The National anthem is played from a recording and not performed live. There are a few games between innings in which they brought kids onto the field to compete for some small prizes, but if you were not there for the baseball, you were in the wrong place.
When watching the game from the first row of bleachers, just on the third base side of home plate, the view is great for the action on the field. However, it can get quite balmy after a while, because the roof and other seats block the little bit of breeze that comes through the grandstand.
The bench right next to the visitors dugout along the third base line also provides shade from the roof and a breeze. The only drawback to this seat might be the foul language of the visiting team's manager, especially during our visit (he was ejected from the game).
Lakeland is a city of approximately 100,000 people and has quite a few hotels, restaurants, and attractions. There are not a lot of options immediately surrounding the stadium, but the city is easy to navigate and there are many places to stay and dine. Lakeland has many parks and lakes with walking trails, fishing, and boating. There are also museums, a nature preserve, and events of all kinds.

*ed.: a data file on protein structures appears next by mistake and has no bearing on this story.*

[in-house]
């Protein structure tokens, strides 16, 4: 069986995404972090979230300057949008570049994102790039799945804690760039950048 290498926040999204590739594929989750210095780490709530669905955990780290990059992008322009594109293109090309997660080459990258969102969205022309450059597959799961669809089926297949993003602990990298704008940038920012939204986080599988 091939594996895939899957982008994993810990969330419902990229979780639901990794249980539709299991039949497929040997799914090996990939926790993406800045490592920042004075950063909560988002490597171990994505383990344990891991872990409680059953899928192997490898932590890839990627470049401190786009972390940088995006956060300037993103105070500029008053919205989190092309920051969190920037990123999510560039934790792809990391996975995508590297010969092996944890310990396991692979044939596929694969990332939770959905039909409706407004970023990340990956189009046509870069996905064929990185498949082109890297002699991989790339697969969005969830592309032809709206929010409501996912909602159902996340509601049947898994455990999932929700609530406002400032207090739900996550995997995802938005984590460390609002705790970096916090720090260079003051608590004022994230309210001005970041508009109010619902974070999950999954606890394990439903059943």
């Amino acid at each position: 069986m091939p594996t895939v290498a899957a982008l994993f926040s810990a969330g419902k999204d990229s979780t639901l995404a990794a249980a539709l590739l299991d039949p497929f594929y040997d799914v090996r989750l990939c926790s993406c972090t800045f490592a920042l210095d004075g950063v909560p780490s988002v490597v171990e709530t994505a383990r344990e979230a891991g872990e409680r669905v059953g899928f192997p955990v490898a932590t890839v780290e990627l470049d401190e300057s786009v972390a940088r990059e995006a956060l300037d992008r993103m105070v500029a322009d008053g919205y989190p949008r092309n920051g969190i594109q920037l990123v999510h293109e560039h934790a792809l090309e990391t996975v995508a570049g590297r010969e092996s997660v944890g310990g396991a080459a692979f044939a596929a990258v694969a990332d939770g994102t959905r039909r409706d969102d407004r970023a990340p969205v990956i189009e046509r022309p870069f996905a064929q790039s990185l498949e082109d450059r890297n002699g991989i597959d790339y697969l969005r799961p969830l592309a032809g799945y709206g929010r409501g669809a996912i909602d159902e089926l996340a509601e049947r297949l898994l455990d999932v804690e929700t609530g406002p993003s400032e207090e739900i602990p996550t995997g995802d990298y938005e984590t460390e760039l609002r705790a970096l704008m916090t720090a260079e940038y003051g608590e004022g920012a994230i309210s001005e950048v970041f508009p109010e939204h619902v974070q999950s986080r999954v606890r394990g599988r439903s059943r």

The city is also located less than an hour drive from Orlando, making a Lakeland Flying Tigers game a perfect escape from the busy parks for the baseball loving family on vacation. This is not a stadium for the person who wants to walk to dinner or the hotel after the game, but the accessibility and attractions within a short drive are plentiful.
There were only about 100 fans in attendance on the game of this review, at a stadium that seats 1,000 fans. The people of Florida are missing a wonderful opportunity to see baseball played at a high level at a price that is hard to beat. After speaking with employees and season ticket holders at the game, it was discovered that the small crowd is unfortunately the norm. The crowd in attendance is into the game, and there were fans from both sides. Exciting plays are met with enthusiasm, but players of this level deserve a bigger crowd.